Islamist bloodshed returns to Algeria as suicide bombings leave 30 dead

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Algeria suffered what was described as its own September 11 yesterday when a series of almost simultaneous bomb blasts claimed by a branch of al-Qa'ida exploded in the capital, killing about 30 people and wounding more than 160.

The symbolic target of the first attack in central Algiers, apparently carried out by a suicide bomber, was the Prime Minister's office. The explosion left a gash in the six-storey building, and showered rubble on to cars below. Minutes later, three car bombs hit a police station in Bab Ezzouar on its eastern outskirts.

The attacks, condemned by Prime Minister Abdelaziz Belkhadem as "criminal and cowardly," were claimed by a group calling itself the Al-Qa'ida Organisation in the Islamic Maghreb. It also claimed responsibility for attacks in neighbouring Morocco where on Tuesday authorities said they had foiled a suicide bombing plot against foreign and strategic interests. Three suspects blew themselves up after being pursued, and a fourth was shot dead by police. In its statement on the internet, the al-Qa'ida group published pictures of three "martyrs".

Yesterday's violence was a bitter reminder of the conflict that blighted Algeria for a decade after the cancellation of the second round of 1991 elections that an Islamist party had been poised to win.

At its height, 200 Algerians were being killed each month in the struggle between the armed forces and Islamic militants. In March 2005 a government-commissioned report said security forces were responsible for the disappearances of more than 6,000 citizens during the conflict in the 1990s.

In recent years, the government had embarked on a reconciliation campaign by offering amnesties to rebels who disarmed. But the violence had been rekindled at the beginning of this year, and since last month the army has been active in hunting down militants in the mountains near Algiers.

The Al-Qa'ida Organisation in the Islamic Maghreb was until last January known as the Salafist Group for Preaching and Combat. But the movement, which pledged its allegiance to al-Qa'ida in 2003, has long been feared by former colonial ruler France as its main terrorist threat.

The French foreign minister, Philippe Douste-Blazy, assured Algerian authorities of France's "full solidarity in their fight against terrorism".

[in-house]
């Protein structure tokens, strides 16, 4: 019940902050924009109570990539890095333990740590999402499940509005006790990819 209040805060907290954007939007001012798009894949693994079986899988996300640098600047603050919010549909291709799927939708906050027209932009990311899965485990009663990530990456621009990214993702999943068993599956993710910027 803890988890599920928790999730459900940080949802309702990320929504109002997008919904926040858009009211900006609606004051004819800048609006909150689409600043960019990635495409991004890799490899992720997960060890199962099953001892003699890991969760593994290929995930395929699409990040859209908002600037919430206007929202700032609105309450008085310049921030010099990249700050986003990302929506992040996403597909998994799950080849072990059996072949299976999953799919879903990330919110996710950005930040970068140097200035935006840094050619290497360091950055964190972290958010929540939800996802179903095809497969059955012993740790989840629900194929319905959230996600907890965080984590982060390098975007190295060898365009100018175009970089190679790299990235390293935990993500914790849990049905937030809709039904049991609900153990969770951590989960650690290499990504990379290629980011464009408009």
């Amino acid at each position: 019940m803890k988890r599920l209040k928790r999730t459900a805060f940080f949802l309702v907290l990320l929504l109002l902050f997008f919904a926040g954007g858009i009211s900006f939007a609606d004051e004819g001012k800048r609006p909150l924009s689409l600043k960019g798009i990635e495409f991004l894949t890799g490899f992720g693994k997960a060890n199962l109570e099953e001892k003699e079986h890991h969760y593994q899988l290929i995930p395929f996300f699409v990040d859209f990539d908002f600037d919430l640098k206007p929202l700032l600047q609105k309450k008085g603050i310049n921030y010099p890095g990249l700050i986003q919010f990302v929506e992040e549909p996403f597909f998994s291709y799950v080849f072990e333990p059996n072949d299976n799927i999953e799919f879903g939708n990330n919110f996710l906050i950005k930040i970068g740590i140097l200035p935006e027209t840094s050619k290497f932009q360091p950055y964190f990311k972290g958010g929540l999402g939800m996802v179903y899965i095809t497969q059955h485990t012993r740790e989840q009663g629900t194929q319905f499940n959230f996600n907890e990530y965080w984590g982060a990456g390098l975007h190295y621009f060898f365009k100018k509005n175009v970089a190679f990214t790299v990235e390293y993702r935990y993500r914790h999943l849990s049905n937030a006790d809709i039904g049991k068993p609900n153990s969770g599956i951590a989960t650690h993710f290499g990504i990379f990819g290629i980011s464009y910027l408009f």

A leading newspaper editor, Mounir Boudjema of Liberté, likened the bombings to the 9/11 suicide attacks on the World Trade Centre in New York. He told Reuters news agency: "Since they joined al-Qa'ida the rebels are clearly opting for symbolic and noisy targets such as the government palace, which is in a way our World Trade Centre."

Other Algerian analysts pointed out that the attacks appeared to be in response to the army operations against Islamist insurgents.

Yesterday's blasts came after nine Algerian soldiers and at least six Islamist militants were killed last week when a military convoy was ambushed. It was the first time since the 1990s that Algiers has been targeted by such a powerful blast. "I thought explosions in Algiers were over," said Leila Aissaoui, who stood crying near the complex that houses the Prime Minister's office and other ministries. "I made a big mistake and I can't accept this."

"This is a disaster," said lawyer Tahar bin Taleb, 41, who was buying clothes for his baby daughter when the first bomb went off. "This is international terrorism. It signals great danger ahead for southern Europe and north Africa."

Several Arab states, including Egypt, Jordan, Saudi Arabia and Morocco, have been hit by similar attacks which were blamed on al-Qa'ida.

"Islamists have never stopped gaining ground in the past 50 years, and those fighting them have lost ground," said Antoine Basbous, director of the Paris-based Observatory of Arab Countries. "What we have seen in the past four months is proof that there is a new force at the gates of Europe."

Inside the Algerian terror network

* Al-Qa'ida in the Islamic Maghreb began life as an Algerian terror network before declaring their allegiance to Osama bin Laden's al-Qa'ida in 2003.

* The group is reportedly led by Abdelmalek Droukdel and operates mainly in the inhospitable mountainous terrain of the Boumerdes and Kabylie regions of Algeria.

* Originally calling itself the Salafist Group for Preaching and Combat, Al-Qa'ida in the Islamic Maghreb is a militant Sunni organisation that has taken responsibility for a number of terrorist attacks in the region and declared its intention to attack western targets.

* Al-Qa'ida's second in command, Ayman Al Zawahiri, recognised the group as their North African emissary in a videotape released on the September 11 anniversary last year and the terror network formally changed its name to Al Qa'ida in the Islamic Maghreb in January.

* Some American intelligence analysts have accused the organisation of sending jihadis to Iraq, and trying to create an extremist arc in North Africa that could unite the various militant groups across the region, particularly in Morocco, Nigeria, Mauritania and Tunisia.